In the book "Introduction to Electrodynamics, 4th edition" by Griffiths, the author says, I quote from page 278 :
(...) We call it a "bound" current to remind ourselves that every charge is attached to a particular atom, but it's a perfectly genuine current, and it produces a magnetic field in the same way any other current does. (...)
Basically what he explains in that section is that the magnetic dipole moment of every electron in a magnetized material contribute to an overall surface current (much like the rollers in a conveyor belt) and it is this current that produces the magnetic field around the material.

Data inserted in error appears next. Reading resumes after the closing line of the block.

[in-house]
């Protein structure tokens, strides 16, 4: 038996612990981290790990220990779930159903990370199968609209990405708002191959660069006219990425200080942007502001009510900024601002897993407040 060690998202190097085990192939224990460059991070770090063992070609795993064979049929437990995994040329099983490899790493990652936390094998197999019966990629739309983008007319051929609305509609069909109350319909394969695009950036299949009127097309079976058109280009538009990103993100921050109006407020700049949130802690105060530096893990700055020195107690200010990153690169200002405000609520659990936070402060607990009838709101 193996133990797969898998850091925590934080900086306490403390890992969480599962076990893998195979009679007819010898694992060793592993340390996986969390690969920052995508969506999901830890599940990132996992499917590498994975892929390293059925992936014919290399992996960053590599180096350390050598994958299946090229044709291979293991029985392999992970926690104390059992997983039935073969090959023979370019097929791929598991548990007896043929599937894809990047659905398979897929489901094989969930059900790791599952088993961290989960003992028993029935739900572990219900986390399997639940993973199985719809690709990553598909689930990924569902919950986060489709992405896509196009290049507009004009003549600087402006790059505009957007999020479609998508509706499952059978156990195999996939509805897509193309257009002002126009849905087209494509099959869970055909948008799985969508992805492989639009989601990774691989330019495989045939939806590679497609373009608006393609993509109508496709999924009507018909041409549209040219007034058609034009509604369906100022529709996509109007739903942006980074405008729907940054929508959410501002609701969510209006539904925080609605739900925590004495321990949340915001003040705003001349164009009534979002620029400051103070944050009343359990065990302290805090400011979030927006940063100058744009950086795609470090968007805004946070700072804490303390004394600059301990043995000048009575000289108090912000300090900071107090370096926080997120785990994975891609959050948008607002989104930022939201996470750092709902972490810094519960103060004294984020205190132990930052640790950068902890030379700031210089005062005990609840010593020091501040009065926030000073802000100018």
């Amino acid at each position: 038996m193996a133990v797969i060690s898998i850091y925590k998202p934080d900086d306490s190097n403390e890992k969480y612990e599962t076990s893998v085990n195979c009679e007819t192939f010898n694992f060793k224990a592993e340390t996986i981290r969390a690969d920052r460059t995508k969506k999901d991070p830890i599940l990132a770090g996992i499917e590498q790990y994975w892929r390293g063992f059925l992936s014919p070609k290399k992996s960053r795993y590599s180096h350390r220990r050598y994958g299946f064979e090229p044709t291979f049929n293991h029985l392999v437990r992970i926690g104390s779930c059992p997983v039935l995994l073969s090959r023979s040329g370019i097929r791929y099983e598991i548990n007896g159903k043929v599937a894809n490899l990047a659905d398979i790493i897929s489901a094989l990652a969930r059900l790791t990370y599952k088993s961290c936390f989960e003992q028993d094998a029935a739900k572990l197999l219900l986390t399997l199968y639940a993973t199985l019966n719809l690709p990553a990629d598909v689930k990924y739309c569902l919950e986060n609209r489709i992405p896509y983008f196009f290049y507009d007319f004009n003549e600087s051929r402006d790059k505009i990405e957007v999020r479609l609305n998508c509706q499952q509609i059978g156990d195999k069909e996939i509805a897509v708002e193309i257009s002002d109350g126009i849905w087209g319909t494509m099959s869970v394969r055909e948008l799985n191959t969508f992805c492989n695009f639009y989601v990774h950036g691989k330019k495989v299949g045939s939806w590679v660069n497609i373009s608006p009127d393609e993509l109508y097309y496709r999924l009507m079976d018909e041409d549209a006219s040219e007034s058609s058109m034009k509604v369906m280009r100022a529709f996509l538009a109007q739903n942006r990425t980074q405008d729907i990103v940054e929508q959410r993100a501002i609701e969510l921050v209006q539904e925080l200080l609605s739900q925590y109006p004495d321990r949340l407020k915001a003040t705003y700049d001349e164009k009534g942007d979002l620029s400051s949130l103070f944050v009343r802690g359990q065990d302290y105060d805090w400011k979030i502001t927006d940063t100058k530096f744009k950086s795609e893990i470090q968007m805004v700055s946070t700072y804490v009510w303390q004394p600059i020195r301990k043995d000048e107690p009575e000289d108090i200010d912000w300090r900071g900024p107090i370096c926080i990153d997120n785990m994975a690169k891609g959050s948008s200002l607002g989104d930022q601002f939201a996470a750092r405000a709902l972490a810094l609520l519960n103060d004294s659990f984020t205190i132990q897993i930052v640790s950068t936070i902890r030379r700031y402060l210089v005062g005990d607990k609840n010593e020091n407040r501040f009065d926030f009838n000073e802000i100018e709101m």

It seems to me however that these surface currents are not brought up in most descriptions of magnets. For example, in this video :
it is explained that the magnetic field produced by a magnet is a quantum phenomena that arises because electrons have a quantum property called intrinsic magnetic moment.
Question : Are these surface currents really genuine currents? Do we have any evidence for their existence? Or is it just a model that is used in calculations but does not reflect reality?